I was given the opportunity to interview poet, essayist, and scholar Alison Powell in the middle of the most extreme winter of our generation. A broken polar vortex has sent freezing air spilling across the country; cities are shut down, Fahrenheit and Celsius have met again at -40, and the President is begging on Twitter for a little more of that sweet global warming.
And I just got back from a two-hour rabbit hole on transhumanism, sparked by the very first sentence of “Already We Are Less Than Ever Before.”
If the current state of the world seems a little too real right now, tangled up inappropriately between full-throated existential crisis and sitcom-like absurdity, Powell, clear-eyed but not afraid to sound sentimental, offers a perfect glimpse into what it means to be living our best lives in the Anthropocene. Writing in and through the Sixth Great Extinction, with one eye fixed firmly beyond, Powell guides us through our collective winter with the same narrative confidence that she wields over her form, brushing aside conventions of poetry and essay in order to find a more perfect form of both.
Judge Hanif Abdurriqib draws particular praise to Powell’s new mode, inheriting and subverting multiple traditions while soundly carving out a legacy of its own. “What I most love about nonfiction is when it is written with the ability to surprise and shake free of the constraints piled on,” he says. “I appreciate the essay’s compact nature, which makes all of its movements worthwhile, memorable, and echoing.”
My conversation with Powell illustrates just how much labor—intellectual, aesthetic, and at times emotional—goes into crafting such clean, precise movements. Whether talking about the last lion in Barbary or the first Tesla in space, I’ve learned that Powell’s intuitions can be trusted completely, but that they also don’t have to be: she’s done the research. And when the research turns up unexpected results—when Elon Musk starts to sound more like Marie Antoinette than not—Powell, as visibly baffled as the rest of us, responds in a surprising way: with delight, and a little more determination going forward.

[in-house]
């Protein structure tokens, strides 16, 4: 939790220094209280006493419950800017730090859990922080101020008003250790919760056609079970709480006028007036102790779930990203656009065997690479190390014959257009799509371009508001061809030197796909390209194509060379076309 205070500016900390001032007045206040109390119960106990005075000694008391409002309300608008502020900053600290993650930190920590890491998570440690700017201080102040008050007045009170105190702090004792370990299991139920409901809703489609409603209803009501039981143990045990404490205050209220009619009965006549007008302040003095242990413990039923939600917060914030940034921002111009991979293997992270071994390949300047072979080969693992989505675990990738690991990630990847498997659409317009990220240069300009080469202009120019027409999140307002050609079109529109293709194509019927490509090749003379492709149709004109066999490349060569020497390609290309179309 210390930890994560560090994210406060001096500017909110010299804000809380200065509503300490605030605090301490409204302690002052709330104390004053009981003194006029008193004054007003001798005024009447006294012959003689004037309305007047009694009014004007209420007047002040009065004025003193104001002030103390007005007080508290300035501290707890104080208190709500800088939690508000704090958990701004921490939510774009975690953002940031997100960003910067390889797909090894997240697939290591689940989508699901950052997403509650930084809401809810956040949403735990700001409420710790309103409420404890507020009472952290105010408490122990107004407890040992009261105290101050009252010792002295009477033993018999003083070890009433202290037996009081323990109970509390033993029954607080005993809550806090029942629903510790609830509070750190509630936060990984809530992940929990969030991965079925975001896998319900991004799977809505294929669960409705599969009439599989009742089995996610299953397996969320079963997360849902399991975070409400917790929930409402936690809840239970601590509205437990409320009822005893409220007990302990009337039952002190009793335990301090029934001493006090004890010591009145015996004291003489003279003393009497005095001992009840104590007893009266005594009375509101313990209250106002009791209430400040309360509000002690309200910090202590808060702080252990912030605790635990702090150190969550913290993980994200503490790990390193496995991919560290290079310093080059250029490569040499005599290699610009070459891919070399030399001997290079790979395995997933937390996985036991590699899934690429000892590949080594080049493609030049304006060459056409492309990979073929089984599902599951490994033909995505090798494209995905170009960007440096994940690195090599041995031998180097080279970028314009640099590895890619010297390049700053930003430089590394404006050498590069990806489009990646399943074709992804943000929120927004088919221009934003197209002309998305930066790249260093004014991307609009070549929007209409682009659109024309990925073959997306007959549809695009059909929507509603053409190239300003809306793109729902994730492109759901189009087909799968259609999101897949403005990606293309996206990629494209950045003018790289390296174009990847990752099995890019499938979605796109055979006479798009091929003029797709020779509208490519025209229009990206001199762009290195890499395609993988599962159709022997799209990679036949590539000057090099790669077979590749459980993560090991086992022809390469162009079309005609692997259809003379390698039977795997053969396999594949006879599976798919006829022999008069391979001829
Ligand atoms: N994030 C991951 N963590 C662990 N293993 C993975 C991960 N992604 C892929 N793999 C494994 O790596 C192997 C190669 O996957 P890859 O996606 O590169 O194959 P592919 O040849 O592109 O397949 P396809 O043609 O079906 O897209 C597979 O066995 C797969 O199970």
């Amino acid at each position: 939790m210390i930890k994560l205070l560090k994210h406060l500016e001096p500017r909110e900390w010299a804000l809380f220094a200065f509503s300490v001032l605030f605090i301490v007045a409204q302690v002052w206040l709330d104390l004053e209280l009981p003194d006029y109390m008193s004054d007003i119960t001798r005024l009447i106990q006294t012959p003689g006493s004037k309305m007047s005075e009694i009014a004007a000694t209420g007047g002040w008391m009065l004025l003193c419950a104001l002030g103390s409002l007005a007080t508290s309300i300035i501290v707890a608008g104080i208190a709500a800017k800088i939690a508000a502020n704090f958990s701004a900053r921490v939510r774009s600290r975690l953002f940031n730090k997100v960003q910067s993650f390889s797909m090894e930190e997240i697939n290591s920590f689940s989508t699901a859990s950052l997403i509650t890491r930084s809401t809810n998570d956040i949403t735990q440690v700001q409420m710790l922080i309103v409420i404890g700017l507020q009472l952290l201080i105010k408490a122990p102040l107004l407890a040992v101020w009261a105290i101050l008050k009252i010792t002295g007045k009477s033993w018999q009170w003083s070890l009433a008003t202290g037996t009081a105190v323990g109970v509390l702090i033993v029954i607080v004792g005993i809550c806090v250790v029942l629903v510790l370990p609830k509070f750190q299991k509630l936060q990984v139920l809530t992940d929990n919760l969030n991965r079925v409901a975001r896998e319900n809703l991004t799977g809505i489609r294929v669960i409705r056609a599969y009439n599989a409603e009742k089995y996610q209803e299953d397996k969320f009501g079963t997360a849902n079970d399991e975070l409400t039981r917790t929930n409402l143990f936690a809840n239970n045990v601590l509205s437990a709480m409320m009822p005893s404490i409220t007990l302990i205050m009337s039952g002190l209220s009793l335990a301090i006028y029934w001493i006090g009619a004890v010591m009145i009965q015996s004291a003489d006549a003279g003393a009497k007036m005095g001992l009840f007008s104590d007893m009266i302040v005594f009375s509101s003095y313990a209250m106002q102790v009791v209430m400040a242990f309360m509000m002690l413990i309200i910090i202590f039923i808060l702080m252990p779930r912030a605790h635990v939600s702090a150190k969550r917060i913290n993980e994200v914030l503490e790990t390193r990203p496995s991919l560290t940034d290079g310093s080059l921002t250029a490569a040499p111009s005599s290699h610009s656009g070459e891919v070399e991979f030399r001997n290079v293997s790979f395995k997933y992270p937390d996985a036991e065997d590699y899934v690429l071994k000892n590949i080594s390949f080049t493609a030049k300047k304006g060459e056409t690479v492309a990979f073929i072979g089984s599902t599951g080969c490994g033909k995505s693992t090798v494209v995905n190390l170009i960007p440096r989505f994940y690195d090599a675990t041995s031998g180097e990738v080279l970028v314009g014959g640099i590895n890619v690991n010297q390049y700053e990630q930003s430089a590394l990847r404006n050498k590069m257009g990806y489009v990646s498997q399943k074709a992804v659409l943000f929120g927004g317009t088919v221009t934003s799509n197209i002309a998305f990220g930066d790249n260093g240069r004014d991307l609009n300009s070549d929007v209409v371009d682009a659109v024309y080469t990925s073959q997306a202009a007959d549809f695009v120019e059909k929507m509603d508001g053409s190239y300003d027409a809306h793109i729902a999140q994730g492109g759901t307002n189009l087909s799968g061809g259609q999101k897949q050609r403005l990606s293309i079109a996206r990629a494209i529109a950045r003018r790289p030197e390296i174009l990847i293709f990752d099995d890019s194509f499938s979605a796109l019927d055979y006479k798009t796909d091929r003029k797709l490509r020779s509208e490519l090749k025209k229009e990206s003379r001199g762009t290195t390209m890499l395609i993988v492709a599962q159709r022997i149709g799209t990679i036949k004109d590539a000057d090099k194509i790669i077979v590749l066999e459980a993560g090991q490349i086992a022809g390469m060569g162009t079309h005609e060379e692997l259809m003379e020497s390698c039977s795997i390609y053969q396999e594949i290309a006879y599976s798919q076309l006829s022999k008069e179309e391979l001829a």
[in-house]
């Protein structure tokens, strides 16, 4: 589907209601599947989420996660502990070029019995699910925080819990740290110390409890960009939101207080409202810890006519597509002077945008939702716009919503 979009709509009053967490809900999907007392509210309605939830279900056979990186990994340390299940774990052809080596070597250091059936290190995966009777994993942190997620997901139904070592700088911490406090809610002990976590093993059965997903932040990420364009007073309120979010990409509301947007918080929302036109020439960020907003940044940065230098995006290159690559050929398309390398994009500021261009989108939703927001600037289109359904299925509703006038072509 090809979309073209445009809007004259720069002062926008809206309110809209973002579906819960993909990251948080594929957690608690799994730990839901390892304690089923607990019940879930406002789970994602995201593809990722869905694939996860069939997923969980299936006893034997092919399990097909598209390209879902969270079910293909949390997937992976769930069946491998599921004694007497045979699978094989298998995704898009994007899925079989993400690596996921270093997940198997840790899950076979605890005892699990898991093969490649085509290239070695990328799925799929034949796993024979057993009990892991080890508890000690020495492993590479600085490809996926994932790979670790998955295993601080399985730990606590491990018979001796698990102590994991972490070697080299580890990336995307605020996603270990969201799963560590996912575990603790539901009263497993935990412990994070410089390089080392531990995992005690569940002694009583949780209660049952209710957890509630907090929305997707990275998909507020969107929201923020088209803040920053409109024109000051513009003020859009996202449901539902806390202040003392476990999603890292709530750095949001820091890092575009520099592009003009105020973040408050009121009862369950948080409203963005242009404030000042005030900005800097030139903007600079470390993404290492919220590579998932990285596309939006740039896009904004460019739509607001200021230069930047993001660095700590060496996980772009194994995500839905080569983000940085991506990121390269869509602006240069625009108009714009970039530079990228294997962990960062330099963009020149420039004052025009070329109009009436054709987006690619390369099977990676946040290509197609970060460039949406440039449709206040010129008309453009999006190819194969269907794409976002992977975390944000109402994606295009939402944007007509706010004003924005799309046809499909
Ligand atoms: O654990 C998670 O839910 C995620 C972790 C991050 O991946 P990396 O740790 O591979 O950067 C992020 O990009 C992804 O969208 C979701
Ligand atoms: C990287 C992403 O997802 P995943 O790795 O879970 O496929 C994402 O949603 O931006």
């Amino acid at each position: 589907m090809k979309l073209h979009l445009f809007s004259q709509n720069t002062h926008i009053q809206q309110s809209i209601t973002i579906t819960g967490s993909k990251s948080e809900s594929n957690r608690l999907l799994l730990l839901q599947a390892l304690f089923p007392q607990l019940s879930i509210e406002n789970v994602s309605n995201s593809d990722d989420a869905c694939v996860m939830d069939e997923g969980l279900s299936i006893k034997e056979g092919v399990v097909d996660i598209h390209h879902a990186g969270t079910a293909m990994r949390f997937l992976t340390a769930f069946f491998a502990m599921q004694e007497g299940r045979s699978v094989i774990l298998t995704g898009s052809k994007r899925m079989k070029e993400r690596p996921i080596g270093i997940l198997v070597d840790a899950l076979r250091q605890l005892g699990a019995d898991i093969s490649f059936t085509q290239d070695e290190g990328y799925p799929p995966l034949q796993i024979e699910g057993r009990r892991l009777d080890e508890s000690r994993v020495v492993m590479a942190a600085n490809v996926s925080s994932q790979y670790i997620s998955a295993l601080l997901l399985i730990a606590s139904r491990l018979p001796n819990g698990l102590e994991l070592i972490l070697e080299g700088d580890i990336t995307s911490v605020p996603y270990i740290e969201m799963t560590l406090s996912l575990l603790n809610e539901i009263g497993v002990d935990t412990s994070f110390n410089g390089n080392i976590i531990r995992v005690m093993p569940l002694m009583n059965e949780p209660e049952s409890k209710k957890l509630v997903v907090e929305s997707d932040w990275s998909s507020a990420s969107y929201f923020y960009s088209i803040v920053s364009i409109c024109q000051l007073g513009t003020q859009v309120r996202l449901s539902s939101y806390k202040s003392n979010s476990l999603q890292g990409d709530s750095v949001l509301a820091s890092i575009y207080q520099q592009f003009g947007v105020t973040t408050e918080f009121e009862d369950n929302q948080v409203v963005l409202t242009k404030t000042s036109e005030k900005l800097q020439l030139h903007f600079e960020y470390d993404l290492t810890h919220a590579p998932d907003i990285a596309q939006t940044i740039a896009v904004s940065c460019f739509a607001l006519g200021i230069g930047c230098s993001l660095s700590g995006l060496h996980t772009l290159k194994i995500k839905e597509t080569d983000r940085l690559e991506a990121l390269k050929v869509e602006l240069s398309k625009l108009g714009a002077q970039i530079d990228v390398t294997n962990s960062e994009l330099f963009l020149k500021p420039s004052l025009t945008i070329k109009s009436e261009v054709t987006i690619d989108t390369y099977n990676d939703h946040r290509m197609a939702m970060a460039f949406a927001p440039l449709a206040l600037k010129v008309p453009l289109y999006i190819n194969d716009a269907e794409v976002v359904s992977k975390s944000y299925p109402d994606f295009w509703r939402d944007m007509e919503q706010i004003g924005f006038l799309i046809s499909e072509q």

We may already be less than ever before, but, as Powell assures in her unconventionally comforting way, that’s the best we could’ve really hoped for—and it just might be enough.
Alison Powell is a poet, essayist, and scholar of Romantic era poetry. Her creative work has recently appeared in journals including American Literary Review, Black Warrior Review, Copper Nickel, Michigan Quarterly, Prairie Schooner, Public Space, and more; she has recently received fellowships from VCCA and the Crosshatch Center for Art and Ecology. Her first book of poems, On the Desire to Levitate, won the Hollis Summers Poetry Prize and was published by Ohio University Press in 2014. Recent scholarship includes a chapter on depictions of play in Wordsworth’s epic autobiographical poem The Prelude (1805), in Children’s Play in Literature: Investigating the Strengths and Subversions of the Playing Child (Routledge). She is Assistant Professor of Poetry at Oakland University and faculty adviser of the undergraduate literary journal The Oakland Arts Review. Originally from Indiana, Powell now lives in Michigan with her husband and their son and daughter
Daniel Uncapher: I understand that this essay is part of a series. How do the pieces come together?
Alison Powell: It is part of a larger series of “missing files.” Right now I have about 10, and intend to develop the series into a book length manuscript. The project began as a series on species extinction, focusing on cases where the circumstances of death of the last animal is actually known or documented (an example would be the last Barbary lion; some reports indicate it was killed by a hunter on Atlas Mountain in 1942). The project has expanded, though, to more general examples of animal exploitation, and even, as you see in this piece, examining how human beings grapple with their own animality. The pieces also interweave themes of American misogyny, gender identity, consumerism, climate change, and power. it sounds broad, but the connections make sense to me.